Wednesday, July 18, 2018

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East Greenville May Ban Fireworks
Written by Bradley Schlegel, Staff Writer
2018-07-11

            A state law approved in October allows Pennsylvania residents access to previously prohibited fireworks. However, residents of East Greenville could be barred from setting them off in the future.

            Last week, Borough Council discussed limiting the use of fireworks in the municipality. Member Alison Palmer proposed increasing the fine for violating the new law. She also recommended not allowing any fireworks in the borough. Andrew Skelton, chief of the Borough of East Greenville Police Department, agreed.

            "People are not respecting their neighbors," Skelton said during the July 2 public meeting. "We have to create an ordinance to compel people to be respectful."

            Two officers patrolling the borough on July 4 responded to five noise complaints, according to the chief. He wrote in an email the next day that they were dispersed evenly around the municipality.

            Pennsburg Borough does not have an ordinance that specifically prohibits the use of fireworks in the municipality, according to an email from Anthony Campbell, of Campbell Code Services, LLC, of Pottstown. It states that all state rules and regulations do apply. 

            House Bill 542, signed into law last fall by Gov. Tom Wolf, allows consumers access to "consumer-grade" fireworks that include firecrackers, Roman Candles, bottle rockets, and similar fireworks that contain a maximum of 50 milligrams of explosive material, according to information posted on the Pennsylvania State Police's website.

            The new law, which repeals the Fireworks Act of 1939, states that fireworks cannot be discharged within 150 feet of an occupied structure, that they cannot be discharged from or within a motor vehicle or a building or toward a motor vehicle or a building.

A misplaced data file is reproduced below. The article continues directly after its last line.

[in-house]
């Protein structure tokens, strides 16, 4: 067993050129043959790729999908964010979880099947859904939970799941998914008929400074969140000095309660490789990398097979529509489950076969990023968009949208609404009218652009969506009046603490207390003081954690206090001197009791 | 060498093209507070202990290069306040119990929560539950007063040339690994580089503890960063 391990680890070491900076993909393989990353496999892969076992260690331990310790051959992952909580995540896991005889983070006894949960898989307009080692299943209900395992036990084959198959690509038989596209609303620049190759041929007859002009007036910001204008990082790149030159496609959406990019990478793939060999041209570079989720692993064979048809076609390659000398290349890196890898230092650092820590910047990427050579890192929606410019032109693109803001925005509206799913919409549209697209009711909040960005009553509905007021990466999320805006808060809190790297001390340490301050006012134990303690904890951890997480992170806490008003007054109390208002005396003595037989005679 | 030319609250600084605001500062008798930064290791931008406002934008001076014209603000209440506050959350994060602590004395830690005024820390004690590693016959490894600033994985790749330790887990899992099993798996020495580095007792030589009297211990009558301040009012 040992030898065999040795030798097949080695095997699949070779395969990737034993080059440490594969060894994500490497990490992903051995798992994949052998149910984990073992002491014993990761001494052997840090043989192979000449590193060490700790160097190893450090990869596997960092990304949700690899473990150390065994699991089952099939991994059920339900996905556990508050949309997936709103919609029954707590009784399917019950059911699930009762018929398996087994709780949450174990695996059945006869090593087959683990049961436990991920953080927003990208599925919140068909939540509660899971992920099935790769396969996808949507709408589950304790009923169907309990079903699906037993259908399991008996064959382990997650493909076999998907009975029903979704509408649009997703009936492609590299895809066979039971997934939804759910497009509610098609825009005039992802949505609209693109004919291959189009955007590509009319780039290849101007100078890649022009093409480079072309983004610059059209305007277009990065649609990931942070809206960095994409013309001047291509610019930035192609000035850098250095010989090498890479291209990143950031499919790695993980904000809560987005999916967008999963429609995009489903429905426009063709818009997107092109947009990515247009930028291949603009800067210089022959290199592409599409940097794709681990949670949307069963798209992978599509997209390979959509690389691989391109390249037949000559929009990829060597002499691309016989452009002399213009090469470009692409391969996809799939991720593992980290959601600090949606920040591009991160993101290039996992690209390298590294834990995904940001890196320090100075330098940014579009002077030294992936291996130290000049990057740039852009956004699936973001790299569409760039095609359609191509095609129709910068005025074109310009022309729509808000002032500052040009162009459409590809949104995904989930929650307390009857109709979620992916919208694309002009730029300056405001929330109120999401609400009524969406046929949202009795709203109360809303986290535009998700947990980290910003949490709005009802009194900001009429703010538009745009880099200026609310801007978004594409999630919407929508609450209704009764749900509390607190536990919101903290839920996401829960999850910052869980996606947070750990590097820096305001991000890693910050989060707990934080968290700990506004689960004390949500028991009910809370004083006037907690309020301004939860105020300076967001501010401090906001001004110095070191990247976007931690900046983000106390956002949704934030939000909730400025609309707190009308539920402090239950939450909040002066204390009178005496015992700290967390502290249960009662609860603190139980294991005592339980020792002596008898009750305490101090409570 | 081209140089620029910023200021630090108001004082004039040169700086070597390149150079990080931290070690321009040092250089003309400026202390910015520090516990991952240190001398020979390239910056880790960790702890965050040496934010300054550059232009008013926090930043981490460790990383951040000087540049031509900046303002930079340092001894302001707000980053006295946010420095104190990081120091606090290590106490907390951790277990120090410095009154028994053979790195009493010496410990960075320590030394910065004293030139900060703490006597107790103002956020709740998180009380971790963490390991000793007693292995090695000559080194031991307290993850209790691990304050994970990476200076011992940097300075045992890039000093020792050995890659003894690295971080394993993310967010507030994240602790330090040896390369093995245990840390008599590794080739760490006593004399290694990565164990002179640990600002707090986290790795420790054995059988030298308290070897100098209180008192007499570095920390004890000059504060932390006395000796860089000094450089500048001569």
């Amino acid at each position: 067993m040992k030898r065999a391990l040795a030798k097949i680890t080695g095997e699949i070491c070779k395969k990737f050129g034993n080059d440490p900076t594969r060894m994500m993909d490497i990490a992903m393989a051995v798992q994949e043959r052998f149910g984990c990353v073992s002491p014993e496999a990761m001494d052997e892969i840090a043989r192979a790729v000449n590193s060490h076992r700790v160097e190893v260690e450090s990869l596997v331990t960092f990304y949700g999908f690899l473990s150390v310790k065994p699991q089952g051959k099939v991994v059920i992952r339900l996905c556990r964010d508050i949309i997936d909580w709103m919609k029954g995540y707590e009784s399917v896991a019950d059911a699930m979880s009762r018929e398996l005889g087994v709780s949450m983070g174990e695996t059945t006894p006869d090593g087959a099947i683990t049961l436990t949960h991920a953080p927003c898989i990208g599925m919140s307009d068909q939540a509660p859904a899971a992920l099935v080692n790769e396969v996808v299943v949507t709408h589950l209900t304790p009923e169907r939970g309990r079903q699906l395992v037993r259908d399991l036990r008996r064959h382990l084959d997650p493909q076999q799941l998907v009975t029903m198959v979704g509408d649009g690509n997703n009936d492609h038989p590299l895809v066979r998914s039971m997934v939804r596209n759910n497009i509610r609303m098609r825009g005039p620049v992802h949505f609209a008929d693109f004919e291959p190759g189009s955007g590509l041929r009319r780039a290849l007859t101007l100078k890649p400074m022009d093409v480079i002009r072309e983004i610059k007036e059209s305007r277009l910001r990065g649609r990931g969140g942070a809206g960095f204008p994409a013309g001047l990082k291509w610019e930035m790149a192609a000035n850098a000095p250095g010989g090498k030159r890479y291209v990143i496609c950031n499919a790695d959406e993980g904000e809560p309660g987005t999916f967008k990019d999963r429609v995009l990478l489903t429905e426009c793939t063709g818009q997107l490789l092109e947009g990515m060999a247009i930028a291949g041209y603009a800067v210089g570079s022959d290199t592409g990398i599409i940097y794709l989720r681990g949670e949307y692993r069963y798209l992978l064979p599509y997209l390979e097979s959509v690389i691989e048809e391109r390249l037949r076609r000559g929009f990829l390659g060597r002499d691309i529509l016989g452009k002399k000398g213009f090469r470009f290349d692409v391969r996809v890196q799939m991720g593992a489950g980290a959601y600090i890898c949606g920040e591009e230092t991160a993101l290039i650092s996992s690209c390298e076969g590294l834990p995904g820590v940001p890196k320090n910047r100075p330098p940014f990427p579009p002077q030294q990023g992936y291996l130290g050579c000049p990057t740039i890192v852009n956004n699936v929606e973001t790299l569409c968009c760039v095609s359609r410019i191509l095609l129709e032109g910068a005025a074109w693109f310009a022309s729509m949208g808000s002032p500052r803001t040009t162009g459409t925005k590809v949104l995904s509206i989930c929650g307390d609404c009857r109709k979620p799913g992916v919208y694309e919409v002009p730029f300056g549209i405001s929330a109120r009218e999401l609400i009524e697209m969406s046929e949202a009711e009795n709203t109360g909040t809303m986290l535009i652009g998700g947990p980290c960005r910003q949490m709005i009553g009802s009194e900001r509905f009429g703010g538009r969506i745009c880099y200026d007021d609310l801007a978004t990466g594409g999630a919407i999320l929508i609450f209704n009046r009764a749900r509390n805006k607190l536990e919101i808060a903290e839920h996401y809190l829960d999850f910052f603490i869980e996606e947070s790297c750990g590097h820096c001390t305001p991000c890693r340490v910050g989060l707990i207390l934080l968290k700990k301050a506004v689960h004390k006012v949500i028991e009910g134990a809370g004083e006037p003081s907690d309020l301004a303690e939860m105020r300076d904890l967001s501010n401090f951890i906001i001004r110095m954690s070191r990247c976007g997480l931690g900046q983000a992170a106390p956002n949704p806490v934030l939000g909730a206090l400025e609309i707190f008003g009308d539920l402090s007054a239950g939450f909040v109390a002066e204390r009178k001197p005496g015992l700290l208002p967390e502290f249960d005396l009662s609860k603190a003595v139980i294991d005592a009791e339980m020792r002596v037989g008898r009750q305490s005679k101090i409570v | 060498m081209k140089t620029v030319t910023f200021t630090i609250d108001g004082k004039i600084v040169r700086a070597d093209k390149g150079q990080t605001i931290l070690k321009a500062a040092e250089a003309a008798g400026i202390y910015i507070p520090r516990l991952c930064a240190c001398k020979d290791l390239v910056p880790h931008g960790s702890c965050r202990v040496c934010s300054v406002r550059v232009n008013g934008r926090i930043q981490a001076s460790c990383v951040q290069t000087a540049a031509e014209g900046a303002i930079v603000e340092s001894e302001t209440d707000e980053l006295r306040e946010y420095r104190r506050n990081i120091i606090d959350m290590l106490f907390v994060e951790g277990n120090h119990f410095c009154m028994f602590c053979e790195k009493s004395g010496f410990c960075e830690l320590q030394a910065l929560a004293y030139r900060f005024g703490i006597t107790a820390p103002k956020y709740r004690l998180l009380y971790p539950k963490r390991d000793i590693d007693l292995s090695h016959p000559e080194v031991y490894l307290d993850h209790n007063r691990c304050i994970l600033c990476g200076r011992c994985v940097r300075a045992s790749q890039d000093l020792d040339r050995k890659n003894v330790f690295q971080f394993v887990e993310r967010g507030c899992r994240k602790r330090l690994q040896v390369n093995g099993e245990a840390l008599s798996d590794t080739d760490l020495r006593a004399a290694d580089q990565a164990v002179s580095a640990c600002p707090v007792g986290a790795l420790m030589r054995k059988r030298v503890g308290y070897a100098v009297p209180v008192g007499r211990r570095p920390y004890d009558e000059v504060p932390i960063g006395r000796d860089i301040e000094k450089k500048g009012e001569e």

Initially, Palmer proposed increasing the fine for violating the Borough's sound ordinance to $250, an increase over the current amount of $100 prescribed by the new law. She also suggested the Borough borrow language from an ordinance approved by Lancaster City, which approved a ban on consumer-grade fireworks in June, according to a story posted at lancasteronline.com.

            President Angie Fegely expressed her support. Fegely explained that a neighbor who lives between Jefferson and Cherry Streets "feels the need" to set off fireworks every morning at 3:30 a.m. and 4:30 a.m. and any time after midnight.

            "We need to do something," Fegely said during the meeting.

            The sounds created by the fireworks are not covered by the borough's noise ordinance, according to Manager Jim Fry.

            Skelton suggested adding a subsection to the municipality's current noise ordinance. He stated during the meeting that very few residences in the Borough qualify to allow the legal discharge of fireworks.

            Solicitor Michael Peters told the members he would craft language that addressed the increased penalty as well time restrictions, and that it would be available for their consideration at the July 16 public meeting.


 

 

 

 

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